The six-week lockdown from Boxing Day will sound the "death knell" for a "tsunami" of retail and hospitality businesses - with some retailers now forced to bring forward the traditional December 26 sales, sector chiefs have warned.
From midnight on Christmas Day, all but 'essential' retailers will be forced to shut until early February.
A curfew urging people to stay in their homes from 8pm until 6am will also be in place for the first week.
No changes, however, have been made to the Christmas 'bubbling' arrangements between December 23 and 27 and schools will reopen following the festive break. The measures will be in place for six weeks but reviewed after four.
On Thursday night following intense discussions Deputy First Minister Michelle O'Neill said Northern Ireland is in a "worse position" that it has been throughout the pandemic.
Describing the situation was “quite dire”, she said the number of positive cases each day made it clear that urgent intervention was required.
The news has been met with huge dismay by retail and hospitality here, with sector chiefs warning already beleaguered business owners cannot sustain a further lockdown - particularly one which is a repeat of that in the spring months.
Glyn Roberts, chief executive of Retail NI, said the damage being inflicted on retail will be deep and irreparable.
"Make no mistake - this third lockdown will result in a tsunami of independent retailers falling and thousands more jobs being lost with permanent damage done to our local high streets," he said.
"It is profoundly disappointing that the Executive has had to take this course of action because of non-compliance of individuals and households with the Covid-19 regulations.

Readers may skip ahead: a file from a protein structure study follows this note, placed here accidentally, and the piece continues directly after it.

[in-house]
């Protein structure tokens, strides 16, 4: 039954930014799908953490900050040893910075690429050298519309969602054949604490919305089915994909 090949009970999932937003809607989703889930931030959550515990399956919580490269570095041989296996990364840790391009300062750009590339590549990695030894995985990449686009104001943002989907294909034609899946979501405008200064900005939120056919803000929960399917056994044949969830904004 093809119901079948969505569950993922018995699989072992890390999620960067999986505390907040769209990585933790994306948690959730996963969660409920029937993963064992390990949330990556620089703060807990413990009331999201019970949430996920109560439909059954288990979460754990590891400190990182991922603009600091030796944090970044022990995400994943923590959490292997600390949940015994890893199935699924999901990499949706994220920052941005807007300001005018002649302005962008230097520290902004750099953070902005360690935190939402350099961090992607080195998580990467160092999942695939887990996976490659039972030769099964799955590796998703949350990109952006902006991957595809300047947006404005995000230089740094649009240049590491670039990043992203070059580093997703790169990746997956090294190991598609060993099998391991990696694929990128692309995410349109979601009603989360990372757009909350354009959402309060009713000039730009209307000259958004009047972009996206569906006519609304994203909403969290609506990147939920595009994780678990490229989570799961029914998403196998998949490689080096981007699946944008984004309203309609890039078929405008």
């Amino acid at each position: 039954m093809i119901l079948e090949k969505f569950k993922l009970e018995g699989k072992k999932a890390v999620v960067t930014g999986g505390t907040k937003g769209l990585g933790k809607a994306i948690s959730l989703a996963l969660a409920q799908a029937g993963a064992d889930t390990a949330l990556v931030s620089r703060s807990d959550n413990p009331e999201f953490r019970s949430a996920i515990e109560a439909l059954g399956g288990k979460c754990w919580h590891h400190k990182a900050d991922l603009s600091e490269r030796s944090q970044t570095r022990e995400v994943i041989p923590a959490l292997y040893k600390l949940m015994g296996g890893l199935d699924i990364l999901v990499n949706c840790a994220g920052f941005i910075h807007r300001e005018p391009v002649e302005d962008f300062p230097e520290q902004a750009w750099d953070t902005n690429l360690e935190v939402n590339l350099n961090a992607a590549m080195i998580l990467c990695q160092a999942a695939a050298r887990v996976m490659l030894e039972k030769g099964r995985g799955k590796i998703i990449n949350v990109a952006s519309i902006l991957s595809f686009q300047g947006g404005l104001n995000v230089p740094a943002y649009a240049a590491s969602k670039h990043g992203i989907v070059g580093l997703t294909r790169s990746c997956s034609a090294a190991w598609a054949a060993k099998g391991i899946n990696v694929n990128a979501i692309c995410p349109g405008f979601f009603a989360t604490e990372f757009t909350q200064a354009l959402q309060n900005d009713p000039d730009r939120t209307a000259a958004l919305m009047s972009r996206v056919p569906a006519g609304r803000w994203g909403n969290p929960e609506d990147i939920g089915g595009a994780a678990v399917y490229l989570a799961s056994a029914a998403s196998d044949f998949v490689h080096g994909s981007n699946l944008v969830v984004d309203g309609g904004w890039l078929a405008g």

"This non-compliance... has now effectively shut down our economy," he insisted.
Simon Hamilton, chief executive of Belfast Chamber of Commerce, stressed that while it was accepted there was a "need for action" to tackle covid levels, it was "also worth noting that cases remained high whilst many retailers and hospitality businesses were closed.
"Knowing that closing many businesses did not impact on infection rates as hoped for previously, the Executive have once again decided to use more or less the same tactic. Do they expect a different result this time?" he questioned.
"Earlier in October, the Health Minister commented that repeated lockdowns were 'not feasible'. Yet here we are again, going round and round and round in a cycle of lockdowns."
His Londonderry counterpart, Paul Clancy, described it as "another bitter blow" to the city.
Meanwhile, Aodhan Connolly, director of the NI Retail Consortium, insisted some retailers may bring forward Boxing Day sales in order to beat the lockdown.
But he warned some cannot afford to do so, given the sector had spent £15m to make stores more covid secure.
"Some retailers may bring their sales forward, but quite frankly there is little time to do this and after the year we have had, many will simply not be able to," Mr Connolly explained.
Colin Neill, chief executive of Hospitality Ulster, said pub owners have already been "living a nightmare", adding: "Unfortunately this will sound the death knell for so many who will simply not be able to see through this enforced period.
"They won't come out the other side."
The Federation of Small Businesses NI called for "vital" support mechanisms to be implemented "more effectively" now to help the sector through the difficult months ahead.